[saymaListserv] Making Votes Count: Editorial Observer: The Results Are in and the Winner Is . . . or Maybe Not
freepolazzo at comcast.net
Sun Feb 29 10:09:08 JEST 2004
>If the "Truth will set us Free", then what happens when our votes are now
>up for grabs to the most technologically savy folks money can buy?
>This NY Times editorial speaks to the concerns some have raised in
>previous e mails to Atlanta Friends Meeting list. It is reproduced below.
>I have been working in te "computer software" business for 30 years. It
>is a fact of business in my industry that as a deadline approaches and as
>budgets are reached, the testing that is required is not done. Often the
>first 1000 or so customers are doing the "final" testing. Just notice all
>the patches that are updated that are for "security purposes" that we get
>from Microsoft every other week.
>If the election results are NOT monitored by those who know how computer
>systems really work and who have experience with computer security and
>testing, then we will be hearing many complaints about the results, no
>matter who wins.
>It would not be very difficult to display a preview of the ballot that
>could be read by the voter on the screen and who could then "fix"any
>mistakes they made before a final copy is printed after it is posted to the
>machine's total. The paper ballot could then be given to a poll worker
>and saved in the event there is a question about the count.
>All computer systems need to be run parallel when they are installed if
>they are new systems in a previously paper world.
>That's the way we need to do this switch. Let's not be penny wise and
>pound foolish with our Democracy, such that it is.
>"The greatest ally of injustice is silence"
> >Making Votes Count: Editorial Observer: The Results Are in and the Winner
> >Is . . . or Maybe Not
> >February 29, 2004
> > By ADAM COHEN
> >CHEROKEE COUNTY, Ga.
> >Rob Behler isn't saying Max Cleland's Senate seat was
> >stolen by rigged electronic voting machines, but he insists
> >it could have been. Mr. Behler, who helped prepare
> >Georgia's machines for the 2002 election, says secret
> >computer codes were installed late in the process. Votes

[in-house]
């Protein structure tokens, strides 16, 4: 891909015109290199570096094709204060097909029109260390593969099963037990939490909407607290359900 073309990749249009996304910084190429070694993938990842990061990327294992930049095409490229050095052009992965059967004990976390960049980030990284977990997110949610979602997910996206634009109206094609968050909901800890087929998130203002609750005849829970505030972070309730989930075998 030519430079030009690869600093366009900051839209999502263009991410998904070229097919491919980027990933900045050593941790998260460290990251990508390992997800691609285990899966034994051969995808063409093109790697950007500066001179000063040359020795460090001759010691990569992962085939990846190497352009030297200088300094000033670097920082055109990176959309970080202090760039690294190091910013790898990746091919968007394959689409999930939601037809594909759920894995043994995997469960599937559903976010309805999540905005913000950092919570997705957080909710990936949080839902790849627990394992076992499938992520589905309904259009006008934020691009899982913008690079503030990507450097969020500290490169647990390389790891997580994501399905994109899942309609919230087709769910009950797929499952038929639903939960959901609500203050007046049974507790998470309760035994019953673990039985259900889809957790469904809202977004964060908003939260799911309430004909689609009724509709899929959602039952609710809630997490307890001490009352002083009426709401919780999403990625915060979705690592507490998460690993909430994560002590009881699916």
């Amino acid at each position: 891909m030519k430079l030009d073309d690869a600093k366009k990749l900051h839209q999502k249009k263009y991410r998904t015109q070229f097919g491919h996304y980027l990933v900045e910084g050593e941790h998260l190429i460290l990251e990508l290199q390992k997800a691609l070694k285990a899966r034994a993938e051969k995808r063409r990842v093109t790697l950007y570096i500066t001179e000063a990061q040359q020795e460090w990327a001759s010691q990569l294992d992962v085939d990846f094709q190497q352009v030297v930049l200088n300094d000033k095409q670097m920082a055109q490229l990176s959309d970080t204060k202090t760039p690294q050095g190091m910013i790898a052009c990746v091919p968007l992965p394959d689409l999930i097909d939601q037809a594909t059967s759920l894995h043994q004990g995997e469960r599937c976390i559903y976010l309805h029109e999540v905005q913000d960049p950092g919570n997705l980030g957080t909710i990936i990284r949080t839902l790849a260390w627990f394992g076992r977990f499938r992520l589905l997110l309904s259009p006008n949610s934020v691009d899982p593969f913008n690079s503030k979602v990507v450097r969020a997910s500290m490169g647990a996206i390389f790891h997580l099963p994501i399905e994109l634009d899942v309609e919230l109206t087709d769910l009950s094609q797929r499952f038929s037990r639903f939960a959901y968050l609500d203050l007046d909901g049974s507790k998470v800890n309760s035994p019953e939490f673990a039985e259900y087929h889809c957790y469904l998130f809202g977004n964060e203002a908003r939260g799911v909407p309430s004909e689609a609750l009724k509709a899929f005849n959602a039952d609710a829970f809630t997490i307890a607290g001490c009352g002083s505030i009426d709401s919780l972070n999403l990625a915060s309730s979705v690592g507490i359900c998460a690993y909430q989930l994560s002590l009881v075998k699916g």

> >"could have been manipulated," he says, and the election
> >thrown to the Republican, Saxby Chambliss.
> >Charlie Matulka, who lost to Senator Chuck Hagel of
> >Nebraska the same year, does not trust the results in his
> >election. Most of the votes were cast on paper ballots that
> >were scanned into computerized vote-counting machines,
> >which happen to have been manufactured by a company Mr.
> >Hagel used to run. Mr. Matulka, suspicious of Senator
> >Hagel's ties to the voting machine company, demanded a hand
> >recount of the paper ballots. Nebraska law did not allow
> >it, he was informed. "This is the stealing of our
> >democracy," he says.
> >Defeated candidates who think they were robbed are nothing
> >new in American politics. But modern technology is creating
> >a whole new generation of conspiracy theories - easy to
> >imagine and, unless we're careful, impossible to disprove.
> >The nation is rushing to adopt electronic voting, but there
> >is a disturbing amount of evidence that, at least in its
> >current form, it is overly vulnerable to electoral
> >Among the growing ranks of electronic-voting skeptics, Mr.
> >Cleland's loss in 2002 and Mr. Hagel's wins in 1996 and
> >2002 have taken on mythic status. There is no evidence the
> >wrong man is in the Senate today. The problem is, there is
> >no way to prove the right man was elected, either.
> >Mr. Cleland's loss was, some say, a surprise. He was said
> >to be leading in the polls before Election Day, but ended
> >up losing decisively. Many political observers attribute
> >his loss to President Bush's strong support for Mr.
> >Chambliss, and attack ads picturing Senator Cleland with
> >Osama bin Laden. But others are suspicious of the new
> >voting machines in Georgia.
> >In the summer of 2002, Mr. Behler was in a Georgia
> >warehouse, helping prepare thousands of machines for the